Category Archives: Sauces/Toppings/Gravies

Easy Marinara Sauce

Good, simple recipes are the best, especially when they don’t take long to make! I found a lot of recipes like this in my review copy of Simplify Supper, by Krista Numbers (softcover). There are lots of Italian and Tex-Mex-style dishes, as well as all-American classics like BBQ Ribs, Southern-Style Baked Beans, and Chicken Noodle Soup. And great color photos of the recipes too. Overall, it’s a great cookbook to have when you want to make a delicious dinner that’s quick and easy.

The very first recipe in the book, and the one I tried out, is Homemade Marinara Sauce and it is really good! It’s great served over pasta, but it also makes a wonderful dipping sauce (I enjoyed dipping my favorite store-bought Rosemary Sea Salt rolls in it!). This marinara sauce has a rich, tomatoey flavor and is thick and chunky. The seasonings, onion, and garlic all give it a great flavor. Here’s the recipe if you want to try it out:

HOMEMADE MARINARA SAUCE from Simplify Supper

Makes 6 servings

  • 2 Tablespoons olive oil
  • 1 large yellow onion, diced
  • 4 garlic cloves, minced
  • 2 Tablespoons Italian seasoning
  • 1/2 cup chicken broth
  • 1 tablespoon sugar
  • 1 6-ounce can tomato paste
  • 2 15-ounce cans diced tomatoes
  • Salt and pepper to taste

Heat olive oil in a dutch oven over medium heat. Add onion and stir about 5 minutes until evenly caramelized. Add the garlic and Italian seasoning and cook another five minutes until garlic is fragrant.

Add chicken broth and use to deglaze bottom of pot.

Add sugar, tomato paste, and undrained diced tomatoes. Stir to combine all ingredients. Reduce heat to low and simmer, stirring occasionally until sauce reaches desired thickness. Add salt and pepper to taste.

I love tomatoey-flavored dishes–and this sauce is perfect for tomato-lovers! And it’s always nice when you can make homemade sauce. Do you make your own homemade pasta sauces?

Sharing this recipe at Fiesta Friday, Meal Plan Monday, Weekend Potluck, Inspire Me Monday.

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Fresh Cranberry Sauce

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It doesn’t seem possible that Thanksgiving was yesterday! The big meal we all look forward to has come and gone. The turkey, stuffing, mashed potatoes, gravy, and countless side dishes and desserts shared with family and friends…it’s all a pleasant memory now, unless you’re still enjoying the leftovers.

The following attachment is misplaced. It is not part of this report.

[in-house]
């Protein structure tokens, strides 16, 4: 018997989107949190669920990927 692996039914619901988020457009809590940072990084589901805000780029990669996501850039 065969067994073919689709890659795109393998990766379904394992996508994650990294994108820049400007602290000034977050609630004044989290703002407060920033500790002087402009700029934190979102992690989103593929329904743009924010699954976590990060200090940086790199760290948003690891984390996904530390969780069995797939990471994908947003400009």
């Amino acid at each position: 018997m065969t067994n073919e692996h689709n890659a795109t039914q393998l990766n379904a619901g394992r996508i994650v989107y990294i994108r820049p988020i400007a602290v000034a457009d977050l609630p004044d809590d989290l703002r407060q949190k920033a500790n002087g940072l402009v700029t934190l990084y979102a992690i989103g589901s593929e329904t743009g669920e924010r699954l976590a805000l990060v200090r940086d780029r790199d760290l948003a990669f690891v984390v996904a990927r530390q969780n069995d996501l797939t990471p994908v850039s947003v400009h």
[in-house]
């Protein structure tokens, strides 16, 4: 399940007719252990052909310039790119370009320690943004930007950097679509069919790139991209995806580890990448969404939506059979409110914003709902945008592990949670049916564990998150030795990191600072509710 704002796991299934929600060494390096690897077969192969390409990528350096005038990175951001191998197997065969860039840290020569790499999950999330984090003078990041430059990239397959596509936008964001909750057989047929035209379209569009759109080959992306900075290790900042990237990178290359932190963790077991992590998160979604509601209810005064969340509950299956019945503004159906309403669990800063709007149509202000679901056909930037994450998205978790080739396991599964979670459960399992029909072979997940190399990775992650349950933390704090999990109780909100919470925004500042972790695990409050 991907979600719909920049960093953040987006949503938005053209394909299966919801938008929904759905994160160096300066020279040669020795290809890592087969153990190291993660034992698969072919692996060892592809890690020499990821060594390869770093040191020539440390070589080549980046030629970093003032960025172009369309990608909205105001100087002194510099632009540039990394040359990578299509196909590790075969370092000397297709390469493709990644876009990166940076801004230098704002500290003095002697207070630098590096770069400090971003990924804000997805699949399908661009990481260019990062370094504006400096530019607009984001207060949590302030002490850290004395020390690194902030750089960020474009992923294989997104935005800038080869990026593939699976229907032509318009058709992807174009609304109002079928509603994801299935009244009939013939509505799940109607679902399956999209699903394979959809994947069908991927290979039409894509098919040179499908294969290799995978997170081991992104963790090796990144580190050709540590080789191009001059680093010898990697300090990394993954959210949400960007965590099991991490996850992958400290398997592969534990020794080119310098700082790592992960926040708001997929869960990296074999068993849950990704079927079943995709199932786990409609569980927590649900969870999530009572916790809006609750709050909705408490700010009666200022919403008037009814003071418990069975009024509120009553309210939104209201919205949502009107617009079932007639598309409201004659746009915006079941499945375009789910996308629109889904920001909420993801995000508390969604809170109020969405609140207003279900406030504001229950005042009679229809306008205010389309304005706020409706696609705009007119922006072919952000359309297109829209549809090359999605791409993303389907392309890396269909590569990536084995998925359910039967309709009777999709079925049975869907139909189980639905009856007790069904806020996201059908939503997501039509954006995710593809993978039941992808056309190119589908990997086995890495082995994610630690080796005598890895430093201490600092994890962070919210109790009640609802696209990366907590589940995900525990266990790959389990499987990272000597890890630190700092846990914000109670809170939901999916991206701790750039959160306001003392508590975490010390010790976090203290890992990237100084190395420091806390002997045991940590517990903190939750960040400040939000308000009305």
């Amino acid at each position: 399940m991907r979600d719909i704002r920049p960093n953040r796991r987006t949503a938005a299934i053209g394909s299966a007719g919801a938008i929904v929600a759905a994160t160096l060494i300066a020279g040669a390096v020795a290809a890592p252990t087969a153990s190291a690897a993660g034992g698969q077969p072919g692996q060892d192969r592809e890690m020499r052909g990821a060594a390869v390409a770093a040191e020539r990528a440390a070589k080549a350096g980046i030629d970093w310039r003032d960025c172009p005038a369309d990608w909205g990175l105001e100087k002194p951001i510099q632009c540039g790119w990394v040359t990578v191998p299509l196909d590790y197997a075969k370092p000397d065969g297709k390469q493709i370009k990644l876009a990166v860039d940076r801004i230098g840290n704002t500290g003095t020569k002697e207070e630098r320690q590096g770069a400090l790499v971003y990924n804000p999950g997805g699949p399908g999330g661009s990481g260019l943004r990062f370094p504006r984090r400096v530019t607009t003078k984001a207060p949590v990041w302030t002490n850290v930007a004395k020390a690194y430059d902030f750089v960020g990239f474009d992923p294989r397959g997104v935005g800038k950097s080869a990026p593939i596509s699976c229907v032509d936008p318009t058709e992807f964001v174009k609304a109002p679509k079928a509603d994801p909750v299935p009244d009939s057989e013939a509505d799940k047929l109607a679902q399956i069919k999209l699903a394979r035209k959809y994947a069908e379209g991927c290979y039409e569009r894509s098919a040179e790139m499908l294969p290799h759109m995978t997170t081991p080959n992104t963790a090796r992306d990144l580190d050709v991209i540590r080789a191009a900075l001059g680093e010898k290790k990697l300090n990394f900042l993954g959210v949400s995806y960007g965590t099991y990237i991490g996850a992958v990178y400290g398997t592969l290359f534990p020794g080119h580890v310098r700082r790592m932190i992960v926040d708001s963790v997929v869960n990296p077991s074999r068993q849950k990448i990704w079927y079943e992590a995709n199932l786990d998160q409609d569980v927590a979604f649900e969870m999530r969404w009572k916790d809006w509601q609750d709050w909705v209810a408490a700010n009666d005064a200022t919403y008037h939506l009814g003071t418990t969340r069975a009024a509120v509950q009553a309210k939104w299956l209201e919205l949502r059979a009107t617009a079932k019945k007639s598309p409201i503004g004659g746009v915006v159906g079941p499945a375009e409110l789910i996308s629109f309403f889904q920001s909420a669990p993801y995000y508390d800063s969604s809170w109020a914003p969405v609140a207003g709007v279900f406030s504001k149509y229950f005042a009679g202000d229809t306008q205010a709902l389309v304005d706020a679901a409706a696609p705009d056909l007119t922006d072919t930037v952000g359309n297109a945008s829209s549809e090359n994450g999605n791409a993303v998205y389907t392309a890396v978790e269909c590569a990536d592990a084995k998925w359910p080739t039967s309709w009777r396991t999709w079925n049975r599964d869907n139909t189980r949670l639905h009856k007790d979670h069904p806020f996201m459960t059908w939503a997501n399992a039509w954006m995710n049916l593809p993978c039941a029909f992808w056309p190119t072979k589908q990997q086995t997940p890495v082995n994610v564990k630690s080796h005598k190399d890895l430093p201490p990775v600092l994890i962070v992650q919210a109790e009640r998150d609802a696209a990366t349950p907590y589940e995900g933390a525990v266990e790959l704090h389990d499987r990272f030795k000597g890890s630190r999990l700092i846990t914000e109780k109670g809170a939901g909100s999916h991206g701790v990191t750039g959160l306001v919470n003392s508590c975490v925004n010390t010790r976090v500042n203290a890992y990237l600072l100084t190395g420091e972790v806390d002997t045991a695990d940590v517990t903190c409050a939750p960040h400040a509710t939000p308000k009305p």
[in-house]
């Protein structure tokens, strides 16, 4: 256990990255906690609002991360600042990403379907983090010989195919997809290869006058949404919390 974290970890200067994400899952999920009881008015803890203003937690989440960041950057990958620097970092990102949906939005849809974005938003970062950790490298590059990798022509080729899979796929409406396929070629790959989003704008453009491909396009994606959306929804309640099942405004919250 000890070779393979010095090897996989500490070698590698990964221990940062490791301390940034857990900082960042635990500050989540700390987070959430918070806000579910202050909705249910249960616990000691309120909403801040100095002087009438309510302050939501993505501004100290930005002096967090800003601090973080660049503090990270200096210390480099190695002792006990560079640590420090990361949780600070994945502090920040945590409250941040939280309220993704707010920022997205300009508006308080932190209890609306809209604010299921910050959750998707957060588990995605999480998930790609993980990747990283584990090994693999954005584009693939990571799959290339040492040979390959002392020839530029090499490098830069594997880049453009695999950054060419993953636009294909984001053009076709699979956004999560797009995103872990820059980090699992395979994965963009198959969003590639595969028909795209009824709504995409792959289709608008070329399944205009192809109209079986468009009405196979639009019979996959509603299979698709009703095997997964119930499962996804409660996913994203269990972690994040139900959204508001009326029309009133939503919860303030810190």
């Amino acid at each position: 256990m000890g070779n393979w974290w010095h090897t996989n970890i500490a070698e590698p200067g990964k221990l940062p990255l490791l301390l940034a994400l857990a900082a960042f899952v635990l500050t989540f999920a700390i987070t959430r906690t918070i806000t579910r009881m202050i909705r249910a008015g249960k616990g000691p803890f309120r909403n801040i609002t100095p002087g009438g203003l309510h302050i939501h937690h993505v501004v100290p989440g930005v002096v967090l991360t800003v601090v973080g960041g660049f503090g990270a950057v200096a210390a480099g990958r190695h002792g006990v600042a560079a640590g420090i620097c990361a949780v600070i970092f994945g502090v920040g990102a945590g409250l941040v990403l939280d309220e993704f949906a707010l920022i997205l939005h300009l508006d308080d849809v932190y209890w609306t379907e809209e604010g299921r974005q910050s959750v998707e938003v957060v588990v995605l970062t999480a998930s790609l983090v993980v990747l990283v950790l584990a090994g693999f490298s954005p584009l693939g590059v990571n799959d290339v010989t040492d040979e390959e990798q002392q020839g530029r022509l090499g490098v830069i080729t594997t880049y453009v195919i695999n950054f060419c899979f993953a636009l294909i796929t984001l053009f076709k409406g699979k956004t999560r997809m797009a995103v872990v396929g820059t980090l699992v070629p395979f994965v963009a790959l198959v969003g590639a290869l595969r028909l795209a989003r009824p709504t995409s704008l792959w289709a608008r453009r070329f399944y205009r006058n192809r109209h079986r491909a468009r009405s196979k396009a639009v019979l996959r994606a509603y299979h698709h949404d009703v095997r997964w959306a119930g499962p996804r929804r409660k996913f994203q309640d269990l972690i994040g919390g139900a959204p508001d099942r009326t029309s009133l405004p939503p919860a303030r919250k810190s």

in_winters_kitchen_150dpi_rgb_1Most likely, you probably had cranberry sauce as one of the side items on your table or buffet. I was never much of a fan of cranberry sauce as a kid, but I like it now, especially if it’s homemade. As I was reading a review copy of the book In Winter’s Kitchen, by Beth Dooley, I found a recipe for cranberry sauce which I decided I had to try, since I’ve never made homemade cranberry sauce.

In Winter’s Kitchen is not actually a cookbook, although there is a small recipe section at the back of the book. It’s part memoir–the author shares stories of her family’s past Thanksgiving meals and winter meal traditions–and part informational guide to the local food movement Dooley discovered when she relocated years ago from New Jersey to Minnesota. She provides lots of information and insight on the benefits of eating locally–grown, fresh, organic, in-season foods. The book is well-written and very informational if you are wanting to learn more about farm-to-table foods.

I really liked the flavors in this cranberry sauce recipe–it’s sweet, but not too sweet and has a slight cranberry tartness. It’s much, much better than the sauce you buy in a can and it’s so easy to make–so hopefully you’ll get a chance to try it out sometime during the holiday season.

CRANBERRY SAUCE from In Winter’s Kitchen 

Makes about 2 cups

  • 3 cups fresh cranberries, rinsed and sorted
  • 1/2 cup apple cider or orange juice (I used apple cider)
  • 1/2 cup sugar, honey, or maple syrup (I used 1/4 cup honey and 1/4 maple syrup)

In a medium saucepan, bring the cranberries and cider or orange juice to a boil. Reduce the heat and simmer until the berries have popped open, about three to five minutes. Stir in sugar, honey, or maple syrup.

NOTE: The original recipe doesn’t say to do this, but after stirring in the honey and maple syrup, I continued to simmer the mixture an additional 5 minutes, then let it cool. The mixture will thicken as it cools, and then you can transfer the sauce into a small serving bowl.

Not only does this cranberry sauce taste great, it adds a nice touch of tradition to winter meals. Hope you enjoyed your Thanksgiving and are having a nice holiday weekend!

Linked to Inspire Me Monday.

Easy Salted Caramel Sauce